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HIIT Workout: Add Some Intense Exercises in Your Fitness Regime

HIIT involves high intensity exercises done for twenty-second-capsules with ten seconds of rest between them.

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Flex 'em
4 min read
HIIT workout leaves you sweating and breathless at the end of it, and brings fluidity and movement to your body, helping you lose weight.
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The fitness world is replete with new words, phrases, fads and practices vying with each other for attention, often threatening to replace one or make another obsolete.

However, amidst this jargon, one form of exercise that has established itself firmly and with good reason is the High Intensity Interval Training or HIIT workout.

What is a HIIT Workout?

It consists of very high intensity exercises usually done for twenty-second-capsules with each capsule punctuated with ten seconds of rest. Several repetitions of these thirty second sets (20+10) together constitute a circuit, leaving you sweating and breathless at the end of it all.

The reason behind much of its popularity is the swiftness with which it gets results if you’re looking to lose weight, get your heart racing or just simply bring in some movement and fluidity in your body. Though difficult at first (intensity is in the name, after all), it is a very time-effective mode of building strength and stamina in the body.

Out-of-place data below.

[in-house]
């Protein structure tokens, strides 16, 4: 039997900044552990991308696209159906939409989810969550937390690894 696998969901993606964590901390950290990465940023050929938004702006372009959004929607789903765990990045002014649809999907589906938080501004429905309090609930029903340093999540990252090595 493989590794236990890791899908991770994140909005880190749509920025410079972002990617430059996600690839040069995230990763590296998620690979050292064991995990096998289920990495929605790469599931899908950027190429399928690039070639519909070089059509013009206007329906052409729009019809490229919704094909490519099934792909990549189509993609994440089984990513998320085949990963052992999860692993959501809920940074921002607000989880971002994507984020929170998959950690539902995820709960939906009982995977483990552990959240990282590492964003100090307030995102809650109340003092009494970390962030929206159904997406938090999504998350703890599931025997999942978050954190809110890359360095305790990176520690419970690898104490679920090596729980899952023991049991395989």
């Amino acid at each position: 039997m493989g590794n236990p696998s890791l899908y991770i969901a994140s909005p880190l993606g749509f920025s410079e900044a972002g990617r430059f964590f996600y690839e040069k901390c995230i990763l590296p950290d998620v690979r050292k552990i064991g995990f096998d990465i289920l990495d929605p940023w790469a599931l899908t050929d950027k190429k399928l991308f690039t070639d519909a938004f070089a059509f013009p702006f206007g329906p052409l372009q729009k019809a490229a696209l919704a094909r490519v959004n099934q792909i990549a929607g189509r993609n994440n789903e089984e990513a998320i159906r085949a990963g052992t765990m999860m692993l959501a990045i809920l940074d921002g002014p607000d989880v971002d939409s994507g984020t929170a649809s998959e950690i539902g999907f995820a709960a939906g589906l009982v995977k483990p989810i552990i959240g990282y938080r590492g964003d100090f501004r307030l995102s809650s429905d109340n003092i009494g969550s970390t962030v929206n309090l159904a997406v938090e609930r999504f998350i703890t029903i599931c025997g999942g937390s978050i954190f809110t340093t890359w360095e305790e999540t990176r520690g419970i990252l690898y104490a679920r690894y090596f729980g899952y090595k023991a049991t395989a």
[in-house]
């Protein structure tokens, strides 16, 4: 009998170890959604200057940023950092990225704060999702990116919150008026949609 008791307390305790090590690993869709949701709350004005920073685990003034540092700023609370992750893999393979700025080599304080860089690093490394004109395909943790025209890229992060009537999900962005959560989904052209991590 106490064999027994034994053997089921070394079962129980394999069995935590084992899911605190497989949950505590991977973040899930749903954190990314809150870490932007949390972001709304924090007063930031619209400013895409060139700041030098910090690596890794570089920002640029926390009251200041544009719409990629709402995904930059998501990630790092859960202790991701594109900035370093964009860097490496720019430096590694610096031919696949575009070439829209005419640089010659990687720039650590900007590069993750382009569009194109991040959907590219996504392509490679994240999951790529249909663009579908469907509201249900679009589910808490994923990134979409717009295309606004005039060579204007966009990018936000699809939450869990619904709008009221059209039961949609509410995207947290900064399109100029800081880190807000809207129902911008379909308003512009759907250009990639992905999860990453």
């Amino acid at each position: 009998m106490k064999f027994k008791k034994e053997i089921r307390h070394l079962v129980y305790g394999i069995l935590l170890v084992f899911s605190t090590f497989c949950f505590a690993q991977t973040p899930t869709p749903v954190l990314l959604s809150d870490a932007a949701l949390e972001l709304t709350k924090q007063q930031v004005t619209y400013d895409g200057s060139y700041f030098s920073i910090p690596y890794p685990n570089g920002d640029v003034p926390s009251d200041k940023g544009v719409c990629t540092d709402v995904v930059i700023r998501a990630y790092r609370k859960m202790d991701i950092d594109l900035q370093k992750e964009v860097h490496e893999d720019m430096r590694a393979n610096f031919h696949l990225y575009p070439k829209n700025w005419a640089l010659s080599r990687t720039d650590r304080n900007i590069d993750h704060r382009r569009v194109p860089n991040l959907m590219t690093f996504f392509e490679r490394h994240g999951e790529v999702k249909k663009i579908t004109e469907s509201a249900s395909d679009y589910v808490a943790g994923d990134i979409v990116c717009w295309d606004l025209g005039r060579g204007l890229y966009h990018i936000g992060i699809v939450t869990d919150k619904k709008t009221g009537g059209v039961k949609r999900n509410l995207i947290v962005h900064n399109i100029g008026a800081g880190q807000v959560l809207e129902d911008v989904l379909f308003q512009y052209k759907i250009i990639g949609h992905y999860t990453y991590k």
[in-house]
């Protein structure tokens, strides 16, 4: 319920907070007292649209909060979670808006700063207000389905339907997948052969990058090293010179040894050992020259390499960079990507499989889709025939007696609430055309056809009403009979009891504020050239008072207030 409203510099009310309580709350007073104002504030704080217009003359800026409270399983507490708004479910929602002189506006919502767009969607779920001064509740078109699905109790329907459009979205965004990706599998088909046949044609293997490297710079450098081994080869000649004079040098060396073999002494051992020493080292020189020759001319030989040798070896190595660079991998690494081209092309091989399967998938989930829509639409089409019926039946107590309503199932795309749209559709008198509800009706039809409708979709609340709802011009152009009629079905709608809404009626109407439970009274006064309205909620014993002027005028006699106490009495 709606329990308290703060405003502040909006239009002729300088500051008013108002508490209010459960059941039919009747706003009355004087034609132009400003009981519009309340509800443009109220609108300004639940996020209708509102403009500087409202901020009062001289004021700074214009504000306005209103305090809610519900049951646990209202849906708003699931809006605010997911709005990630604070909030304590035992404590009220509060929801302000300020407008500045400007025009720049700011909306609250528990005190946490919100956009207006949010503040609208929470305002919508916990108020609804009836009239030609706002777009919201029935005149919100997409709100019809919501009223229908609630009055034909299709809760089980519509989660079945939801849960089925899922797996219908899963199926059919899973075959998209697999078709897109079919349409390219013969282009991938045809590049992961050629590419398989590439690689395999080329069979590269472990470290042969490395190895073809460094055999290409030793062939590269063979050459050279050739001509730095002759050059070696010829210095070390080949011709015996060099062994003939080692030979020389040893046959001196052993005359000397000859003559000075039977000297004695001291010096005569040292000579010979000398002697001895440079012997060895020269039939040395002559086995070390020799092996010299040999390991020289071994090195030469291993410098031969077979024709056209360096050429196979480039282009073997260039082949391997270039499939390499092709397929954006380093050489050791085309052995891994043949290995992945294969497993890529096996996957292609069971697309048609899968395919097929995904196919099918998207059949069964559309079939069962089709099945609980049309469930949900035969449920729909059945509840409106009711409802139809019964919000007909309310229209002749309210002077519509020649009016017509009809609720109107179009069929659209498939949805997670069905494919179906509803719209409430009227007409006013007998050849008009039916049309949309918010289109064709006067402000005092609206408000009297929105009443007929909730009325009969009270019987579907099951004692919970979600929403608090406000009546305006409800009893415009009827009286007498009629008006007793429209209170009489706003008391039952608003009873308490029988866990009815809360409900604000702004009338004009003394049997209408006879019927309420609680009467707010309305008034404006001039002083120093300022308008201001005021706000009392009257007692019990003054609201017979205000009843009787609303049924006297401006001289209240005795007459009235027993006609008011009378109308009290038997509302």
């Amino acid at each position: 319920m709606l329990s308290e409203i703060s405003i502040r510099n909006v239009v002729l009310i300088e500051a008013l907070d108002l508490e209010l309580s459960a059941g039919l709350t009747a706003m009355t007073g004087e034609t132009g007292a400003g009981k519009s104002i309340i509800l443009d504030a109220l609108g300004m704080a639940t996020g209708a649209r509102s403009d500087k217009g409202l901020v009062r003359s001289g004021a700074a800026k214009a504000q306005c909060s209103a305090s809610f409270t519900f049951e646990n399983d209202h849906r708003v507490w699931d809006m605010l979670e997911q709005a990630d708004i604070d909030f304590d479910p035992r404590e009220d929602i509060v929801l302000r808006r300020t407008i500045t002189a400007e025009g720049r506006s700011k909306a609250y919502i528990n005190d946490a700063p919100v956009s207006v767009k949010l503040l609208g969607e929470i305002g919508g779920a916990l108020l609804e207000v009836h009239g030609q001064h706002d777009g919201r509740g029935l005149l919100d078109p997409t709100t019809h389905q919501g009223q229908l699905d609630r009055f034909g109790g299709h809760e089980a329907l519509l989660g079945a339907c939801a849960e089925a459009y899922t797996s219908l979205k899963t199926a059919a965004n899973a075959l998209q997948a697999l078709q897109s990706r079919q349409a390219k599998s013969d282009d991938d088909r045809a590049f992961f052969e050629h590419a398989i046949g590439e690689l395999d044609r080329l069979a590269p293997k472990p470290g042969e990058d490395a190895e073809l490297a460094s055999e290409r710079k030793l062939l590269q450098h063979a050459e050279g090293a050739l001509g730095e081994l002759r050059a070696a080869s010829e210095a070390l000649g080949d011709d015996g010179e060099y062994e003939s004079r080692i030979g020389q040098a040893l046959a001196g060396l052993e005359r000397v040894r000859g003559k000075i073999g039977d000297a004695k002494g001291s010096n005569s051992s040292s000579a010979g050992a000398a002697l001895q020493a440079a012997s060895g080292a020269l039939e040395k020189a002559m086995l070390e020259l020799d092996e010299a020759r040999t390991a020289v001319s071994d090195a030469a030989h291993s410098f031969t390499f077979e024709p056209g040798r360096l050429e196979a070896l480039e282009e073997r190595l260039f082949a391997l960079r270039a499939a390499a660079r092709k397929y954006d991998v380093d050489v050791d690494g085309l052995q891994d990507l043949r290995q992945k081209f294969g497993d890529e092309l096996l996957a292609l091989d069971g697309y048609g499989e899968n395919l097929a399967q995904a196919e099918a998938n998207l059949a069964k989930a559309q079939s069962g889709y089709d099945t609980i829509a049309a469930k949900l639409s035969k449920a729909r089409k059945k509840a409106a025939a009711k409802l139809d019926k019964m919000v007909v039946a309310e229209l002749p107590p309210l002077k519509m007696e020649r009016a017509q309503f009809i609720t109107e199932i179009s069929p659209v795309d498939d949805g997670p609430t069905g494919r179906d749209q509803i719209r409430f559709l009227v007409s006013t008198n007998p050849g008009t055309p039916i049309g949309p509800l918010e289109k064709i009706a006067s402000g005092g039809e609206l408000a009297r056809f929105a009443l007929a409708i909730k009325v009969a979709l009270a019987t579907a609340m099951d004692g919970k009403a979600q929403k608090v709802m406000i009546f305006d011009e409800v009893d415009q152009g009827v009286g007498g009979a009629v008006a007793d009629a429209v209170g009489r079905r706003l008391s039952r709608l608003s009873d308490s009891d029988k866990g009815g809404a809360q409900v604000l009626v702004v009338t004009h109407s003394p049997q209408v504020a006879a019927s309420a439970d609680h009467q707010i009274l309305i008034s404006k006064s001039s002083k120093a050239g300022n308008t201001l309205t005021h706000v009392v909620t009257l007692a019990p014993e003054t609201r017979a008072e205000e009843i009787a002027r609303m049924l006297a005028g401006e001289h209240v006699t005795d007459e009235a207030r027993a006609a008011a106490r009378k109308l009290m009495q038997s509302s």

Before we begin to decode the benefits of a HIIT workout, it is first important to understand anaerobic and aerobic kinds of exercises.

Aerobic and Anaerobic Exercise:

Every movement in the body requires energy which is either taken from oxygen (aerobic exercise) or by breaking down sugar in the body (anaerobic).

While the former burns fat, mostly keeping your heart healthy and building endurance, the latter not only burns fat faster, but also helps you gain lean muscle. So if you are looking for a physical transformation, a HIIT workout is the way to go for it falls in the category of anaerobic exercise.